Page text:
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Tuesday, January 23

Through love we pursue common witness and mission for the Lord together (Nehemiah 2:18)

Commentary: [excerpt from The Gift of Salvation: A Statement by Evangelicals and Catholics Together, January 1988] “What unites us is greater than what divides us. We believe that the Lord is calling for greater witness and mission together for the sake of the Gospel and Christ’s command to make disciples of all nations.

“We confess together one God, the Father, the Son, and the Holy Spirit; we confess Jesus Christ the Incarnate Son of God; we affirm the binding authority of Holy Scripture, God’s inspired Word; and we acknowledge the Apostles’ and Nicene creeds as faithful witnesses to that Word.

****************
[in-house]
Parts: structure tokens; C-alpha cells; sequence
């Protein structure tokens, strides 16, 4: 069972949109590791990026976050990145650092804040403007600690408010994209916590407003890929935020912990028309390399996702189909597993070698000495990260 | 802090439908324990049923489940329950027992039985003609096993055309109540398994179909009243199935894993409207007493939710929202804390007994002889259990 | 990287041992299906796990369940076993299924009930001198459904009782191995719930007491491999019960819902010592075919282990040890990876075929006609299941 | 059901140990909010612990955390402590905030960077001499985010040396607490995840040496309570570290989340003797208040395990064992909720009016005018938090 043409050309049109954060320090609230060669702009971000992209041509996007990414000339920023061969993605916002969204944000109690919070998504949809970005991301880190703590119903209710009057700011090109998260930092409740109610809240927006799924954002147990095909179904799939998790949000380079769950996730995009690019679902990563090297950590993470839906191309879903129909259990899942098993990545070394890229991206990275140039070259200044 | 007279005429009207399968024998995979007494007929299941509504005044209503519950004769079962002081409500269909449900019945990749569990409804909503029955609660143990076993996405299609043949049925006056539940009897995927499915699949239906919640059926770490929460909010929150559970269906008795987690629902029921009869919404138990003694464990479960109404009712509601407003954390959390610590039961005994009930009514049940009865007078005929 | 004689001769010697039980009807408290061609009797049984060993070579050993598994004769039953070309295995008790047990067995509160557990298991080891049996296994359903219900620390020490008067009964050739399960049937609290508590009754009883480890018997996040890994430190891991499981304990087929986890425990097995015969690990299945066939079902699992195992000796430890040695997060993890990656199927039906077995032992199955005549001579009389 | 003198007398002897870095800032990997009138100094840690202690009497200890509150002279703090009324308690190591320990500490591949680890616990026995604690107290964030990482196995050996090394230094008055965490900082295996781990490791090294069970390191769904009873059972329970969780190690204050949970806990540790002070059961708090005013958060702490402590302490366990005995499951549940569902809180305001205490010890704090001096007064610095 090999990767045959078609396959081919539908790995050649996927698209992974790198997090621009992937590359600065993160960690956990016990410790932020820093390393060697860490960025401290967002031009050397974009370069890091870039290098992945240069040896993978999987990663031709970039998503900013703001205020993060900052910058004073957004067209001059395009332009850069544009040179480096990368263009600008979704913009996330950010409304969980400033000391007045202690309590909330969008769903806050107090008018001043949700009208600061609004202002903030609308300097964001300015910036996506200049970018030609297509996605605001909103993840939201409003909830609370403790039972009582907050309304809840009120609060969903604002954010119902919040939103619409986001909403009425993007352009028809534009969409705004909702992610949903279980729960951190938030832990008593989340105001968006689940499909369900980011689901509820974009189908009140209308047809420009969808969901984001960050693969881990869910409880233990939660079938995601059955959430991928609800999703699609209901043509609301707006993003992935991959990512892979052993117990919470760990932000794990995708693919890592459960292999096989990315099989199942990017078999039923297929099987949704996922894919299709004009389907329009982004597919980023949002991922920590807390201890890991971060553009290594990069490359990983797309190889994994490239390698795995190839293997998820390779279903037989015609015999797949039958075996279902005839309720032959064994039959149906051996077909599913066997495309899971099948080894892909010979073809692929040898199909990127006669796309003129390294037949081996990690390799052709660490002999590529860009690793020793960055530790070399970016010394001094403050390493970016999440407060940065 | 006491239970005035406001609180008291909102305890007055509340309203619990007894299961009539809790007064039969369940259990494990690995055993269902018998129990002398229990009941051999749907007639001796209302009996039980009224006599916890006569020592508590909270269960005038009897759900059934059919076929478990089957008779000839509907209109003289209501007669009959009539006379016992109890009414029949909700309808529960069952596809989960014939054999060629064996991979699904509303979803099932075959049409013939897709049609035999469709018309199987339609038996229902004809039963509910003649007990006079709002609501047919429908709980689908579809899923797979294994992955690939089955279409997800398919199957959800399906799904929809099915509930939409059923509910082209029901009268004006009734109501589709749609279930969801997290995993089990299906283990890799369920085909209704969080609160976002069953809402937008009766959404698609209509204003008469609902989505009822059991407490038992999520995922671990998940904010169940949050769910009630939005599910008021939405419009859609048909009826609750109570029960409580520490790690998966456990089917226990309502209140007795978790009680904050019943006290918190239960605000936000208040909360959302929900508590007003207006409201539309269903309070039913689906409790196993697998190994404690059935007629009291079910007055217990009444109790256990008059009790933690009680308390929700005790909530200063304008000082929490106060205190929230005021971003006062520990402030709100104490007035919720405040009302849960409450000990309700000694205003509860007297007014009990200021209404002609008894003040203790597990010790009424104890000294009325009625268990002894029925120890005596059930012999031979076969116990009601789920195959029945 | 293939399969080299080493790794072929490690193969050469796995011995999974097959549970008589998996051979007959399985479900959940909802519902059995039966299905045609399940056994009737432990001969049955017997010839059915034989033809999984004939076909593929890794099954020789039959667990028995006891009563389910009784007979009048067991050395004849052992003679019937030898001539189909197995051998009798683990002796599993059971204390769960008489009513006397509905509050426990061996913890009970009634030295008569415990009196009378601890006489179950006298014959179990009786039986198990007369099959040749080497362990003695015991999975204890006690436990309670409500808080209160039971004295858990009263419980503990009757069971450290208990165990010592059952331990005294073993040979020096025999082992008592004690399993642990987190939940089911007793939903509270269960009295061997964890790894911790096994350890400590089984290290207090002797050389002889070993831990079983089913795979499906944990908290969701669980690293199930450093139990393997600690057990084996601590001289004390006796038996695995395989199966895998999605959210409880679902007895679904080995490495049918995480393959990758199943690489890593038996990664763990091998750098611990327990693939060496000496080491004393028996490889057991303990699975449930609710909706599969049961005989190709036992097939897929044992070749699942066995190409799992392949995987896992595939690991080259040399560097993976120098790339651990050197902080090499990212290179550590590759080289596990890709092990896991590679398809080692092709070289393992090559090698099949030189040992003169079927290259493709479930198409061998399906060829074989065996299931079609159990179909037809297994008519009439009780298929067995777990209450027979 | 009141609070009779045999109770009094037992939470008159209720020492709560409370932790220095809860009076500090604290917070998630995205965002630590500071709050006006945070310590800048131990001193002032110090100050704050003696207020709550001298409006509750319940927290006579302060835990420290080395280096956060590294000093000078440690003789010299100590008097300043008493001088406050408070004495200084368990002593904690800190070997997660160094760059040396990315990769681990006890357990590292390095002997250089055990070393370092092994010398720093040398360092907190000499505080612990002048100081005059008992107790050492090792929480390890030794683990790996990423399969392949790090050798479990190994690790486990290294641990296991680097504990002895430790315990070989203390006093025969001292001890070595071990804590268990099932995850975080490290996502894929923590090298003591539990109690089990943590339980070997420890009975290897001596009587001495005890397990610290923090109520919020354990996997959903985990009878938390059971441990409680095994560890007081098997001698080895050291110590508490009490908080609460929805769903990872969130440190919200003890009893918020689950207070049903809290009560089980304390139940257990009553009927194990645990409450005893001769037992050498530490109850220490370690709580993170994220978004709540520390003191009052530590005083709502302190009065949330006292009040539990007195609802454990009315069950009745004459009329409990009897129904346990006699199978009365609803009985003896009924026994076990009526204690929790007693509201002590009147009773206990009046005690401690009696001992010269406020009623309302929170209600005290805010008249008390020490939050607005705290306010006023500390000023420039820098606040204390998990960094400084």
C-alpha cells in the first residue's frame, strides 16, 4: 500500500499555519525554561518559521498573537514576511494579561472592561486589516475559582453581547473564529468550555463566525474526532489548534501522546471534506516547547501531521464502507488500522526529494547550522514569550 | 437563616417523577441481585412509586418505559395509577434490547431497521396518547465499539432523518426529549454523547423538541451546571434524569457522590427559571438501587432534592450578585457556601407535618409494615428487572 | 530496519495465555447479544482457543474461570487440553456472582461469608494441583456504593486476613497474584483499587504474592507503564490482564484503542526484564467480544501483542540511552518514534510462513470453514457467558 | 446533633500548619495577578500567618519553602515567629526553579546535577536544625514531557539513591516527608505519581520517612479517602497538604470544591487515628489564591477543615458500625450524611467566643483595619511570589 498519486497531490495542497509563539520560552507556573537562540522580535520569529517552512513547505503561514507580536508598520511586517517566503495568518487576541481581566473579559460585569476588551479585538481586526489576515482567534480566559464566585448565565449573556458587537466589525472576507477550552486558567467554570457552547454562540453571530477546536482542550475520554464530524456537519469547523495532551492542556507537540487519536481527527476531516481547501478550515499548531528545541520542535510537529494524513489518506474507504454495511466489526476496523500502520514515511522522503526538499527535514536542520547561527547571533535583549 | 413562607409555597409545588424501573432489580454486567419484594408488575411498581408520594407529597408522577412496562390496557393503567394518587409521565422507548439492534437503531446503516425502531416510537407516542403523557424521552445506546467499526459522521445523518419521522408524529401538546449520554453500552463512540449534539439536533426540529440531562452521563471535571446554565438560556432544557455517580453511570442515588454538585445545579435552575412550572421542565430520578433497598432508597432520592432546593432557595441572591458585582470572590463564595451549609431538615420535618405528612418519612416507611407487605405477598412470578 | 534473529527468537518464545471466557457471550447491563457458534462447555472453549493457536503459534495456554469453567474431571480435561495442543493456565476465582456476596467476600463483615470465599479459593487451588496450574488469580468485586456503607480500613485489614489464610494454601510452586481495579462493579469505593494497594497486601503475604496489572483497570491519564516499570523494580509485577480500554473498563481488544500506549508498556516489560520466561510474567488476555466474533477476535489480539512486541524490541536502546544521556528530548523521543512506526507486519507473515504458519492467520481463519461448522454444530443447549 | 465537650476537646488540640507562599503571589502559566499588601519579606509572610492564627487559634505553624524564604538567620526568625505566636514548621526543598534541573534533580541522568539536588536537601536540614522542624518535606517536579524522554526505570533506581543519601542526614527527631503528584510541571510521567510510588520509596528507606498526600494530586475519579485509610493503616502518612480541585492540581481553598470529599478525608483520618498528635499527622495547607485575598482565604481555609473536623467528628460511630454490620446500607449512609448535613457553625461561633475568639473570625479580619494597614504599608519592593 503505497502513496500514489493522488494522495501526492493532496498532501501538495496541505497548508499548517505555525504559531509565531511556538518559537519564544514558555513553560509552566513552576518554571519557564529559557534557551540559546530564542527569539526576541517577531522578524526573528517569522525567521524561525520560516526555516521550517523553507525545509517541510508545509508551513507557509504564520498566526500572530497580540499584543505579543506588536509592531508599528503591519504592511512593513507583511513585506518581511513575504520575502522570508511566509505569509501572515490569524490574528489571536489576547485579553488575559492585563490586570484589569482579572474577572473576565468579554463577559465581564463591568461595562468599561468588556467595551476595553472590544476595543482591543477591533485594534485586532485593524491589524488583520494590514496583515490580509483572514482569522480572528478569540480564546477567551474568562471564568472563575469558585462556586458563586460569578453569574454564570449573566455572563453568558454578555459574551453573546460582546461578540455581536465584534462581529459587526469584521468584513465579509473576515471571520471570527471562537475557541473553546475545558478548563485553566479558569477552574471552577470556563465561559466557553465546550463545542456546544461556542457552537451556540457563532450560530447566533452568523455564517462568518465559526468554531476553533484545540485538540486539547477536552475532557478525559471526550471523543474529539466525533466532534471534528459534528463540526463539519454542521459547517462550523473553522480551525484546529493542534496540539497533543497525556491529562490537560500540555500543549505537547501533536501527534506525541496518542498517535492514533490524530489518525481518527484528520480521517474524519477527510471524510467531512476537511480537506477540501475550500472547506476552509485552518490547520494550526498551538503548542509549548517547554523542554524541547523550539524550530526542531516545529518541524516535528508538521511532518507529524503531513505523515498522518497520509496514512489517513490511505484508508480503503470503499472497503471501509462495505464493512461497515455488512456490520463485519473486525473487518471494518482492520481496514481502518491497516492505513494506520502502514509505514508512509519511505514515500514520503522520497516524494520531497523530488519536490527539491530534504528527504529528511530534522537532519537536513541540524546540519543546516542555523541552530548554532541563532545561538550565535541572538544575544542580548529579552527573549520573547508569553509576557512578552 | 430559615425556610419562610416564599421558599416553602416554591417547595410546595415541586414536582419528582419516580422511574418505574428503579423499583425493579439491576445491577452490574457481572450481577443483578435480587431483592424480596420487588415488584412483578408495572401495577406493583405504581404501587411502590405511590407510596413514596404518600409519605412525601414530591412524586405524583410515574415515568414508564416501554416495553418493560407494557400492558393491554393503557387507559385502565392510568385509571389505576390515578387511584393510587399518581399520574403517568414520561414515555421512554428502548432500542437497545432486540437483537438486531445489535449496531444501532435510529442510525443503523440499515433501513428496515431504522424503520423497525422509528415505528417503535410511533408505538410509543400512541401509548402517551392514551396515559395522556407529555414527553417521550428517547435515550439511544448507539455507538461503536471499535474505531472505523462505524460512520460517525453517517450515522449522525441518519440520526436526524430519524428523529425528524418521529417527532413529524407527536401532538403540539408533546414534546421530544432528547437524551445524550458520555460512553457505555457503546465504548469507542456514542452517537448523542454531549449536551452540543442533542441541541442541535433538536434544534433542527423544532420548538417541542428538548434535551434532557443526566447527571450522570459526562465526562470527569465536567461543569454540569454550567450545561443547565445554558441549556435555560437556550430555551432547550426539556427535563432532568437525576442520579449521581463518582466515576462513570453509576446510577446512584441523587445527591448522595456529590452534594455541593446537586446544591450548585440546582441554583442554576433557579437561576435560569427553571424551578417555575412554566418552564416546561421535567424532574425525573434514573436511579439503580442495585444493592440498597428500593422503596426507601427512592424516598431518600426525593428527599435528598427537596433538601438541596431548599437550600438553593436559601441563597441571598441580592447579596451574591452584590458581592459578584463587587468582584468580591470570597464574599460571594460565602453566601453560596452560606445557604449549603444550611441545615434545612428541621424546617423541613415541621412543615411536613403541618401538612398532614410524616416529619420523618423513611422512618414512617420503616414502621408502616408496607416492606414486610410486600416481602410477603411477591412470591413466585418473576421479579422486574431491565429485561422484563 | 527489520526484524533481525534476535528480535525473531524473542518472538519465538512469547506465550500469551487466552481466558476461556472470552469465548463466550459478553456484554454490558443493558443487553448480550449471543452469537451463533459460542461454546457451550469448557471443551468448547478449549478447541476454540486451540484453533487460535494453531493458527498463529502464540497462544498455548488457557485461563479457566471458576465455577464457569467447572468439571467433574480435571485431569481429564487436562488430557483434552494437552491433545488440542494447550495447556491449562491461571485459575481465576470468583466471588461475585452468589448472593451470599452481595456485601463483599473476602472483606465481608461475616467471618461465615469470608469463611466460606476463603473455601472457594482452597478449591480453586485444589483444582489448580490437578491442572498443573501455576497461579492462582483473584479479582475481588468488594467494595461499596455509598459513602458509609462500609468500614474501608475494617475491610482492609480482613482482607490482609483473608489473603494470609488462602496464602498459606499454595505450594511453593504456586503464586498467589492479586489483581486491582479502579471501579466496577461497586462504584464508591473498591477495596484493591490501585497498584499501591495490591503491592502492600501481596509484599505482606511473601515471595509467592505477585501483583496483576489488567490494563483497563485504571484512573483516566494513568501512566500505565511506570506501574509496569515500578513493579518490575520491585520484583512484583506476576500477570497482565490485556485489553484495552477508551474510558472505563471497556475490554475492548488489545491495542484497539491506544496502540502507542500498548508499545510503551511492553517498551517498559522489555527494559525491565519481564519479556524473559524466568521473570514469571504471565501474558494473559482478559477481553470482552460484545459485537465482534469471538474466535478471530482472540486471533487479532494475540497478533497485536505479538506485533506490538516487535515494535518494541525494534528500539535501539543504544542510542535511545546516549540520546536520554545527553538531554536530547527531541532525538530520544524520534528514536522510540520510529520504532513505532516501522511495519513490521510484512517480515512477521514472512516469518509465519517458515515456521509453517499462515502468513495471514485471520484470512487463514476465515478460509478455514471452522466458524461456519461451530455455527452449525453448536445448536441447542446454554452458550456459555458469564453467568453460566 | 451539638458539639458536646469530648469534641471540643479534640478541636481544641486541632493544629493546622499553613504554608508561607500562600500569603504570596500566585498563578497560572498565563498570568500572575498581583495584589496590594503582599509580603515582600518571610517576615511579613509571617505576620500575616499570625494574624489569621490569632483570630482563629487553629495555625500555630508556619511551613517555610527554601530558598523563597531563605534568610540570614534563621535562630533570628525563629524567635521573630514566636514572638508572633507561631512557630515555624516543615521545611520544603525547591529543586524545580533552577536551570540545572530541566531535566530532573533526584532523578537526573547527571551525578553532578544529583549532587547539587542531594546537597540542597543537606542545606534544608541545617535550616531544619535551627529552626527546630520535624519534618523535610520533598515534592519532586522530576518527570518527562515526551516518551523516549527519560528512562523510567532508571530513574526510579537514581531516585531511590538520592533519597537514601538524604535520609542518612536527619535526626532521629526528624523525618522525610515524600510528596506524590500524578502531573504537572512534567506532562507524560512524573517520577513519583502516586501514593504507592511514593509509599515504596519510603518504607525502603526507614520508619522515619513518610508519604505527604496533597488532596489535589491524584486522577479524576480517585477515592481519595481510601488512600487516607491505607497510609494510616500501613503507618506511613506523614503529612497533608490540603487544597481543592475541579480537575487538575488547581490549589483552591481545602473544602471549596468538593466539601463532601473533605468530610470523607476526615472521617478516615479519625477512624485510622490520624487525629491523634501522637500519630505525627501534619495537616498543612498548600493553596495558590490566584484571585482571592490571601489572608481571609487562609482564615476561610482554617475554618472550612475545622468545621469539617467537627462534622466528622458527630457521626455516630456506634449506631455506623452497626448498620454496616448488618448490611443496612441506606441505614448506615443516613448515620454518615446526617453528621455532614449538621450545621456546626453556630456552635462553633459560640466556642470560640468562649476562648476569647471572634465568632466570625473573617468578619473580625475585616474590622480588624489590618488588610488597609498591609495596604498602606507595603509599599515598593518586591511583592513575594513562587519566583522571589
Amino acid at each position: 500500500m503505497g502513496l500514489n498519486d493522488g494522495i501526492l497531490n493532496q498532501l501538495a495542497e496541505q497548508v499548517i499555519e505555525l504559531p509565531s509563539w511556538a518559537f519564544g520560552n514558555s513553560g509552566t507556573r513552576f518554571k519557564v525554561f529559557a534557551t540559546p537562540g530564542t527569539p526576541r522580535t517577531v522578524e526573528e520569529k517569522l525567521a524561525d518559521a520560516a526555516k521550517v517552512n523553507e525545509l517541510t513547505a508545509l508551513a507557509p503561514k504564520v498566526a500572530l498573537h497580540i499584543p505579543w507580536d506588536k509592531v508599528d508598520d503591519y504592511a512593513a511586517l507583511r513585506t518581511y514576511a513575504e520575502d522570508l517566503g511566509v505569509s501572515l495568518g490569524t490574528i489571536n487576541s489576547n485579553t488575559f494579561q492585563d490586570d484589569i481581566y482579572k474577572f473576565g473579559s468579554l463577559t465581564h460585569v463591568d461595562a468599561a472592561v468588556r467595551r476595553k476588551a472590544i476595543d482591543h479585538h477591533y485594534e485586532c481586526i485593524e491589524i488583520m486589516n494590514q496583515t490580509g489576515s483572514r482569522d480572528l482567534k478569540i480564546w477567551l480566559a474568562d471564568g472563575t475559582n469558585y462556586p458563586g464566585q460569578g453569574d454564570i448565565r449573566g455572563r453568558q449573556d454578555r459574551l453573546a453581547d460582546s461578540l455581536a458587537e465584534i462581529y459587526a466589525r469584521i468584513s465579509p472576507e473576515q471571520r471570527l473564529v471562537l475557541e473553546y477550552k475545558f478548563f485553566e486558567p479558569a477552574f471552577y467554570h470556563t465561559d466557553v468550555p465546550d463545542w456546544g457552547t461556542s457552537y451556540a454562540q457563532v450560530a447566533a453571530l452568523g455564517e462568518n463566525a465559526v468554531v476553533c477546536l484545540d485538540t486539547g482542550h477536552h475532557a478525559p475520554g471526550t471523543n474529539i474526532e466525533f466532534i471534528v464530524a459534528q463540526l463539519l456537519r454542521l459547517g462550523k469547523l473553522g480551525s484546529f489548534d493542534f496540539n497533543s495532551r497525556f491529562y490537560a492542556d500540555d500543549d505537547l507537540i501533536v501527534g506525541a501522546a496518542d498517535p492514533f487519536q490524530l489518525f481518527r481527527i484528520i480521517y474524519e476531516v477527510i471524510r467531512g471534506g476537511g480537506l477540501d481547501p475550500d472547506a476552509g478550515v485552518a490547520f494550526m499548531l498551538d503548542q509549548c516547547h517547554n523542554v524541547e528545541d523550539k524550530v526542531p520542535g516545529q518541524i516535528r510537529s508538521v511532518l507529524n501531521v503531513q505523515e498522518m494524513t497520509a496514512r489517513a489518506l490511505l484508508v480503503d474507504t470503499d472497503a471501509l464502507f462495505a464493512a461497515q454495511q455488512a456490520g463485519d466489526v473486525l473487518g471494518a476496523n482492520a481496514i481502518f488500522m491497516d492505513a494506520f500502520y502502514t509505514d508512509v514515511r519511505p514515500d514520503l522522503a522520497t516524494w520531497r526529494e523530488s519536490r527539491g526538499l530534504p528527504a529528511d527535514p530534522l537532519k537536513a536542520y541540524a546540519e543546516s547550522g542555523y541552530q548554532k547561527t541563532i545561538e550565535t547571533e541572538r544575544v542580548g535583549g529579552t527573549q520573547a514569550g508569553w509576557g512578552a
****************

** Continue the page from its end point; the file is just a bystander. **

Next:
“The effectiveness of our witness for Christ depends upon the work of the Holy Spirit, who calls and empowers us to confess together the meaning of the salvation promised and accomplished in Christ Jesus our Lord. Through prayer and study of Holy Scripture, and aided by the Church’s reflection on the sacred text from earliest times, we have found that, notwithstanding some persistent and serious differences, we can together bear witness to the gift of salvation in Jesus Christ. To this saving gift we now testify, speaking not for, but from and to, our several communities.

“As believers we are sent into the world and commissioned to be bearers of the good news, to serve one another in love, to do good to all, and to evangelize everyone everywhere. It is our responsibility and firm resolve to bring to the whole world the tidings of God’s love and of the salvation accomplished in our crucified, risen, and returning Lord. Many are in grave peril of being eternally lost because they do not know the way to salvation.